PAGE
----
When I was younger and a frequent participant in sleepovers (after the prank phone calls and truths about our crushes and dares about ding-dong-ditching the neighbors had grown tiresome) ghost stories were my favorite. I listened with the hardened demeanor only a 10-year-old could have—nothing was ever scary enough. That is, until I heard the story that would lead me to jump onto my bed in the dark as an adult (or else lose my feet).
The story has its variations. Essentially, the protagonist is lying in bed late at night, awoken by the sound of something dripping in the house. Too scared to look, she reaches off the side of the bed to find comfort in her dog. The dog licks the hand, and with newfound courage, she searches for the source of the sound during a number of trips. After each trip, the dog licks her hand for comfort. It is only on the last trip that the protagonist discovers that the plinking sound that woke her is from her dog, who is hanging dead in the shower. Then it clicks. A stranger—whoever did this to her dog—was licking her hand from underneath her bed all along.
Creepy, right? It probably didn’t help that I slept on the top of a bunkbed at the time, with no soul occupying the lower bunk. To personalize this fear (and possibly to justify my irrational hatred of this body part), I became terrified of my feet being bare when in bed. I always envisioned some depraved individual consisting of mostly skin and bones, a-la-Gollum from Lord of the Rings, reaching up and dragging me into an abyss or hacking off my feet with a rusty hatchet.
For some reason, the fear of what may happen to extremities that dare leave the sanctity of your duvet is shared by many. A quick google search of “uncovered feet while sleeping” or “fear of feet uncovered” brings almost twenty million links—many asking if anyone else shares this fear. Consensus suggests that this trend stems from a lack of consequence from childhood irrational fears. With no consequence, why work to overcome our fears?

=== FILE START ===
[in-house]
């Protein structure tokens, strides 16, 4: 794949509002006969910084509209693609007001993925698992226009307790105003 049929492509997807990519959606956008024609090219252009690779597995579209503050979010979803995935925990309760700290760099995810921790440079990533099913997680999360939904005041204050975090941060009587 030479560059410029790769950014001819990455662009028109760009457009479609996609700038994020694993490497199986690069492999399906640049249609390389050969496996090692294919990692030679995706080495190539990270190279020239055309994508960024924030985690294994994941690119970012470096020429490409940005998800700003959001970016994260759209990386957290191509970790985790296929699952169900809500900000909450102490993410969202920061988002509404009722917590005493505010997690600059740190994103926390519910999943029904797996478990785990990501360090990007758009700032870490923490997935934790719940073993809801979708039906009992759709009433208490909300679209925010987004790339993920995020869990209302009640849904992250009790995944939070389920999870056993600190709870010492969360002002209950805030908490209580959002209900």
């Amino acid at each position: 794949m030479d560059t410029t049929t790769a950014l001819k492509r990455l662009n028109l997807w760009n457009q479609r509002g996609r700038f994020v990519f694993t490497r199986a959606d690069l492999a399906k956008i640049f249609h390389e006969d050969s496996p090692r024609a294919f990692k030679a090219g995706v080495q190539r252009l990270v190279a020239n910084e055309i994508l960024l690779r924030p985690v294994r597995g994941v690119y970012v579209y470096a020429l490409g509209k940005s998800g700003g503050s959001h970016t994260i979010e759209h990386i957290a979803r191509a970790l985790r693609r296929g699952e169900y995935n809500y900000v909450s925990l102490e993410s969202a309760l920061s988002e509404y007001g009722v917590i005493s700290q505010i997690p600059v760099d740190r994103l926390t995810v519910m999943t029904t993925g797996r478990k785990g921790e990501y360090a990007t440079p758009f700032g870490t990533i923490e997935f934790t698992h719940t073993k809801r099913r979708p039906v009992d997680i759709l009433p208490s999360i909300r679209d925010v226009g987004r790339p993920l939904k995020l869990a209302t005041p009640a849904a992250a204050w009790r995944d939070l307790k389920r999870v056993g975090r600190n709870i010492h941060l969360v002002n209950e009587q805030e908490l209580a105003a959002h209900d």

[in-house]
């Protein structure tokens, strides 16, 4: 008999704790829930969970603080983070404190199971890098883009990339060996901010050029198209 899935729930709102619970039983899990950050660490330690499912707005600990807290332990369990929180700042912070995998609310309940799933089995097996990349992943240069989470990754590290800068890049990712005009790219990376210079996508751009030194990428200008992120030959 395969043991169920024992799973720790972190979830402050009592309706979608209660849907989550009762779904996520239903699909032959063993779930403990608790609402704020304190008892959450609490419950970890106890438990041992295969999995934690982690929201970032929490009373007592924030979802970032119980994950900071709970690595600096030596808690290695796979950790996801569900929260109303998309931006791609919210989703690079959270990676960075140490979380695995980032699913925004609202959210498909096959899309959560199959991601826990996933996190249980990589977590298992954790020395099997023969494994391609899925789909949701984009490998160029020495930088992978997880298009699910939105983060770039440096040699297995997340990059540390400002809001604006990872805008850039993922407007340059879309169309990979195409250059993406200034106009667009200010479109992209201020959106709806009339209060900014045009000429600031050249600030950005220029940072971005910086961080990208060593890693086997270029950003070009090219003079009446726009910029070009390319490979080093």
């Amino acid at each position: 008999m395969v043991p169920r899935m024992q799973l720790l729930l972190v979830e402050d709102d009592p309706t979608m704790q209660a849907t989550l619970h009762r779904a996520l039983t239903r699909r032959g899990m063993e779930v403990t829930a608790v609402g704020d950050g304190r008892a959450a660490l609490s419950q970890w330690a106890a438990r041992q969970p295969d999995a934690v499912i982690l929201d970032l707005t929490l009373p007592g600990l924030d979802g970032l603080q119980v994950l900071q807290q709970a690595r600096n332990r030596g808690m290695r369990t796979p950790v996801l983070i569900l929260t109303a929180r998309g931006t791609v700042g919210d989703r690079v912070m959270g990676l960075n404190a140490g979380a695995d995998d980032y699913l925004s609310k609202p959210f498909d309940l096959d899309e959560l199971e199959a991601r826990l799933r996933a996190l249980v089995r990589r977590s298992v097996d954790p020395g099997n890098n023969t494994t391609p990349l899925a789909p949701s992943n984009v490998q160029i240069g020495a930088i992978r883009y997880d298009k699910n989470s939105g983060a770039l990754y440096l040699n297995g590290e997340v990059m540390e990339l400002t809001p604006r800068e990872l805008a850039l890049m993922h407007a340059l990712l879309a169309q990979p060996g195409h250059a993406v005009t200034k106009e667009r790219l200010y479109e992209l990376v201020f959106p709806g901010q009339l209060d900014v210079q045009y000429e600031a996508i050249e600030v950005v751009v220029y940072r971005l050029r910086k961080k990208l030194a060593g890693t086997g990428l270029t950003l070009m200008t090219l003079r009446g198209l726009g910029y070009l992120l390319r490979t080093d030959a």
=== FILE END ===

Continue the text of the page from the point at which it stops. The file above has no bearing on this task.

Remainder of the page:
Sleep is essential for life. Without it, activities associated with digestion, cell repair, and growth are at risk; these occur most often during periods of sleep. Body temperature is now being seen as an important factor in the process of sleeping, with cooler temperatures being thought to cause sleepiness. Optimal sleep temperature is thought to be between 60 and 67 degrees Fahrenheit, which is colder than my apartment (conveniently set at a nice, toasty 72 degrees when the thermostat is turned on). The bottoms of our feet contain vascular structures to help regulate heat loss, just like the face and ears. Thus, sleep scientists consider sleeping with a foot exposed to be a sleep hack, as it cools the body faster and sends you on the express train to SnoozeTown.
As a self-proclaimed sleep lover who can sleep whenever I want as long as I can get into a comfortable position, this goes against every fiber of my being. An exposed foot gives the stranger under the bed the perfect opportunity to attack. On the other hand, an exposed foot has the possibility to bring me to the Nirvana of sleeps. Refusing the prospect of good sleep surely seems like a consequence; it’s also a needed push to overcome my irrational fear of feet-stealing bed strangers. If more people knew that the benefits outweigh the costs—that feeling refreshed in the morning is a great trade for risking loss of appendages because of a boogeyman—would this fear eradicate itself?